High Place Ritual Circle in Israel (1100 BCE)

High Place" on the top of a hill in northern Israe
Remains of a "High Place" on the top of a hill in northern Israel. From Biblical Historical Context Blog
Ritual circle in iron age northern Israel
Drawing of the ritual circle. The alter faces south towards the sun. (From Mazar 1982)
Photo the the carefully wrapped bronze mirror with its broken off handle at the bottom. This object was placed carefully by a wall suggesting it was a part of the ceremony closing the circle (From Mazar 1982).

Israelite High Place for Life Powers

(July 9, 2022) These small ritual circles seem to have been common serving clusters of small villages but now very few remain. The Hebrew Scriptures describe high places (bamot) and sacred stones (masaboth) as being located "upon the high mountains, and upon the hills, and under every green tree" (Deut 12:2-3; 1 Kgs 14:23; 2 Kgs 16:4, 17:10-11; Isa 65:7; Jer 2:20, 17:2; Ezek 6:13, 20:28; Hos 4:13).

This well preserved one was found accidentally in Northern Israel. The site is surrounded by villages established during the Iron Age 1 period (1180 to 1000 BCE).

The only ritual objects found were a folded bronze mirror, a bronze bull, and a flint sickle indicating the rituals involved the sun (Hu), rain (Ba'al) and grain harvesting. These were found beside the outer wall. A mirror would have been used in some sort of sun ritual for reflecting its rays. That it was folded and hidden suggests it was deliberately destroyed when the ritual circle was closed prior to abandonment.

Inside the enclosure were found a few cooking pots indicating meals were prepared within it. Flint tools were also found. Of the 96 flints recovered, 24 are tools, 12 are cores, and 60 fall into various categories. These tools included three perforators, 5 scrapers, 1 sickle, 9 notches and denticulates, 2 multipurpose tools (a nosed scraper and a notched borer), 2 miscellaneous retouched pieces, 1 truncated piece, and 1 small scraper resembling a thumbnail scraper. These other tools indicate leathers were assembled into objects.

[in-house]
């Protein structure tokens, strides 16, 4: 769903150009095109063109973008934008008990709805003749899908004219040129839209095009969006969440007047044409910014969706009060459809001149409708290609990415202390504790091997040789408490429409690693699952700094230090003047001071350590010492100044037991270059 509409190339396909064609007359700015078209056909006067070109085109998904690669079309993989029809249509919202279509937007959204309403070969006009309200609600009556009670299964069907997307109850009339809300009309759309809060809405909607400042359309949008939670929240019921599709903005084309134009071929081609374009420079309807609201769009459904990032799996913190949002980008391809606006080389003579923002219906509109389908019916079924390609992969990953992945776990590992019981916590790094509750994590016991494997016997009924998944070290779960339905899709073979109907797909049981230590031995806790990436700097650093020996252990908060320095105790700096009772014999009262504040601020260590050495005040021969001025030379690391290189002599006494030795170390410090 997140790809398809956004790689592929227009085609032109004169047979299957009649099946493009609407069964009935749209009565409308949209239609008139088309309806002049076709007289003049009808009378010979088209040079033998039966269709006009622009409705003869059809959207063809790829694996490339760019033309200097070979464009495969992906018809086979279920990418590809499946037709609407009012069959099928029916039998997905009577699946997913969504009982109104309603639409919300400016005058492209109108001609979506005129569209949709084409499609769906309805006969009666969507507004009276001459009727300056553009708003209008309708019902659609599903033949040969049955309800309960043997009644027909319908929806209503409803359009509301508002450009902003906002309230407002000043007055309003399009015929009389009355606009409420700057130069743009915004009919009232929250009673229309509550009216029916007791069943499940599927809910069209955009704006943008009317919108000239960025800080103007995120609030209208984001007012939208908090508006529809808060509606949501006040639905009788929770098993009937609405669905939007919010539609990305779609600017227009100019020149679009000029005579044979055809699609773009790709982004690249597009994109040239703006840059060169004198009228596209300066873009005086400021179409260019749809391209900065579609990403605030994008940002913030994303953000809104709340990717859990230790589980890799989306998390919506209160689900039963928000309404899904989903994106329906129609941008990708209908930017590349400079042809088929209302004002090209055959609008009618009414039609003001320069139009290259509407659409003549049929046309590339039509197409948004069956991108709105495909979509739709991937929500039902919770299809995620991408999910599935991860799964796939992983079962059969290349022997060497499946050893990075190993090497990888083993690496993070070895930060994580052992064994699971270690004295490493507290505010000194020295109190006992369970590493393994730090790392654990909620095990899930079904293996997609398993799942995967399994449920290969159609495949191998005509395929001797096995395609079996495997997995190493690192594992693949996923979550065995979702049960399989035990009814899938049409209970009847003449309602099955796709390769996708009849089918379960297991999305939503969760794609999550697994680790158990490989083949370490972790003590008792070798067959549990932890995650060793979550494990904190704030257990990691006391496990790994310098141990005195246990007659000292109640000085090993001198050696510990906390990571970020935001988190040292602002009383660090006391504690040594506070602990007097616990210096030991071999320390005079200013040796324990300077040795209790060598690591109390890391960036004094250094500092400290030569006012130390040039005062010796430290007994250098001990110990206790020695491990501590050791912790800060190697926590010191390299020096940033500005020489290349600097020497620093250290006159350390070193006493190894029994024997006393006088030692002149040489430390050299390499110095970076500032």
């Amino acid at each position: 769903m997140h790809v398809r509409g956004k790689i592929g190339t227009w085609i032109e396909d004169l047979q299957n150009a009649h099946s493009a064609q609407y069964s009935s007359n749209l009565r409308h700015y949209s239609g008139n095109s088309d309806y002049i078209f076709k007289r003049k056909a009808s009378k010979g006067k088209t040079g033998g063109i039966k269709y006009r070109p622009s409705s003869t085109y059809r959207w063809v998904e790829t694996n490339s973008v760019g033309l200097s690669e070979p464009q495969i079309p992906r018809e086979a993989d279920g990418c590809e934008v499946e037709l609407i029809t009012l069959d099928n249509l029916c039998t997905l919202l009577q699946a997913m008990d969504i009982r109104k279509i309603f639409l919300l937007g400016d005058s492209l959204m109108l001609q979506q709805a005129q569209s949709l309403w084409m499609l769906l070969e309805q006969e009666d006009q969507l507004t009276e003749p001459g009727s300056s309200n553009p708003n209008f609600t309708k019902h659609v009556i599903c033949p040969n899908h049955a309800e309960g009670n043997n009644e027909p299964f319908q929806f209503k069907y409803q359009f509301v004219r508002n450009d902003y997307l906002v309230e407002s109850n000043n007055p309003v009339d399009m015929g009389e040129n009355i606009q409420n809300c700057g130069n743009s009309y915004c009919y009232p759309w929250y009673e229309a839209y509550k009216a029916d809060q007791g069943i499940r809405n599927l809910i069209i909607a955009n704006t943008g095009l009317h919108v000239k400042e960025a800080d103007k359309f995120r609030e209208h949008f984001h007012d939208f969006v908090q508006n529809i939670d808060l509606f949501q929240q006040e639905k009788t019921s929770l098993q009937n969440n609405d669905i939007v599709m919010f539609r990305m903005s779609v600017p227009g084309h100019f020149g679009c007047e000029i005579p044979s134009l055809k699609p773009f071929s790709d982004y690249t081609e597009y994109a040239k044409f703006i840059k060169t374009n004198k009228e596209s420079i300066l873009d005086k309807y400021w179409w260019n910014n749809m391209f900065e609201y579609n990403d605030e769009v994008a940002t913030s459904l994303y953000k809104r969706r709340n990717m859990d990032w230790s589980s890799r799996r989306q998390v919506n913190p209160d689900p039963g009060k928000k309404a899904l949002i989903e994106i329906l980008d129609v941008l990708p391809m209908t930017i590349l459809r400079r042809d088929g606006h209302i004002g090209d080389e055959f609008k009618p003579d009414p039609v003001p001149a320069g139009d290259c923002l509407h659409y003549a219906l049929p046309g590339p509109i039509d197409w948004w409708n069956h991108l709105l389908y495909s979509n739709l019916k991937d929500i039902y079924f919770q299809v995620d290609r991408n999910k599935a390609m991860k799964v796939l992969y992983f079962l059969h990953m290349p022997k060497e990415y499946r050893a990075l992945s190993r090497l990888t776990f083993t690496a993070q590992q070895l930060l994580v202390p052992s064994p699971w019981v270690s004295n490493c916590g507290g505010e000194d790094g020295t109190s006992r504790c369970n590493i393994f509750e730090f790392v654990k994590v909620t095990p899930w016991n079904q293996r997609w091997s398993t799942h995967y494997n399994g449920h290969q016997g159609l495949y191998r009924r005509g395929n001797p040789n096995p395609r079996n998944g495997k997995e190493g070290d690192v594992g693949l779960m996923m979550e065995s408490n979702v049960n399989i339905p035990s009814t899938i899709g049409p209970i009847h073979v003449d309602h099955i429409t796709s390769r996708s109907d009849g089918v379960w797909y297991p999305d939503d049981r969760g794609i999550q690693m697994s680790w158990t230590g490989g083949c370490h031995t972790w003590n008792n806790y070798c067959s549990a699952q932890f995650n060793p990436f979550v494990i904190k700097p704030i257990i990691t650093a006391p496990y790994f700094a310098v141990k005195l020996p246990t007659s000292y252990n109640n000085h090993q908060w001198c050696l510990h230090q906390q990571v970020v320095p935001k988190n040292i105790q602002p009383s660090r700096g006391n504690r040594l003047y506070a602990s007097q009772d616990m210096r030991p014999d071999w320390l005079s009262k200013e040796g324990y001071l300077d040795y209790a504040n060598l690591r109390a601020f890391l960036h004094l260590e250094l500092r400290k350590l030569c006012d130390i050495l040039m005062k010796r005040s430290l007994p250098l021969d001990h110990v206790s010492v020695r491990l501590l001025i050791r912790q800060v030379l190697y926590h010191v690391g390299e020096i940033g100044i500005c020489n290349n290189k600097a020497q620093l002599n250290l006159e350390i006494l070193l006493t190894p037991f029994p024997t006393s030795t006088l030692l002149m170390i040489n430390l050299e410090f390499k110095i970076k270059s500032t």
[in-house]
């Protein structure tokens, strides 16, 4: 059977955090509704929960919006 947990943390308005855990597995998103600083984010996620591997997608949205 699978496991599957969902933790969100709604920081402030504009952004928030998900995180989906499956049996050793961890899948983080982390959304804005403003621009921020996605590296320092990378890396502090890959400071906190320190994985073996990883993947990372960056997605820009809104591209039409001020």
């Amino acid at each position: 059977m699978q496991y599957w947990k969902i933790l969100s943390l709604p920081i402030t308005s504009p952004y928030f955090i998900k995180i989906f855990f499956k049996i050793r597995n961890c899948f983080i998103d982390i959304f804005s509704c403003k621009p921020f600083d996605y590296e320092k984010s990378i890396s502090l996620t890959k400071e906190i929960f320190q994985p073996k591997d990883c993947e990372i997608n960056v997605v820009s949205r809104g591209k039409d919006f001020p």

The high number of flake cores implies that these tools (except the sickle) were produced on the site. As is common in Bronze and Iron Age sites, no blade cores were recovered, implying that the sickle, manufactured on a blade segment, was imported.


Biblical Historical Context Blog: https://biblicalhistoricalcontext.com/trips/a-visit-to-the-bull-site/
Mazar, A (1982) The Bull Site - An Iron Age 1 Open Cult Place. Bulletin of the American Schools of Oriental Research. No. 247 (Summer, 1982), pp. 27-42. https://doi.org/10.2307/1356477https://www.jstor.org/stable/1356477
Mazar, A. (Oct 1983) Bronze Bull Found in Israelite “High Place” from the Time of the Judges. Biblical Archaeology Review 9:5, Online at: https://www.baslibrary.org/biblical-archaeology-review/9/5/1

High Place Video

The video begins and ends looking at the standing stone. From Biblical Historical Context Blog.
Bull Found at High Place in northern Israel

Bull Found at High Place (1100 BCE)

This bronze bull was found near the western wall of the site. This bull differs from the bull from nearby Hazor which had extensions on the hooves to attach to attach it to something. This bull has well defined genitalia demonstrating potency and power and deep eye sockets which may once have held semi-precious stones. The figurine is 17.5 cm. long and 12.4 cm high. It was produced using the "lost wax" technique with the opening mark for the smelted bronze visible at the top of the neck.
It is now on display in the Israel Museum in Jerusalem. (photo from Biblical Archaeology Society).
Bronze Bull Found at Hazor Israel

Bull Found at Hazor Israel (1300 BCE)

Bronze bull from Royal Sanctuary in area A dating to 1400-1200 BCE. This room was located south of the southern temple, the Royal. The sanctuary was built with thick mudbrick walls, wooden floors, an ornate pillared entryway and basalt orthostats. Its simple, symmetrical plan closely follows patterns found in other Canaanite temples. (image from Sharon Zuckerman at https://www.baslibrary.org/images/bsba320203521ljpg)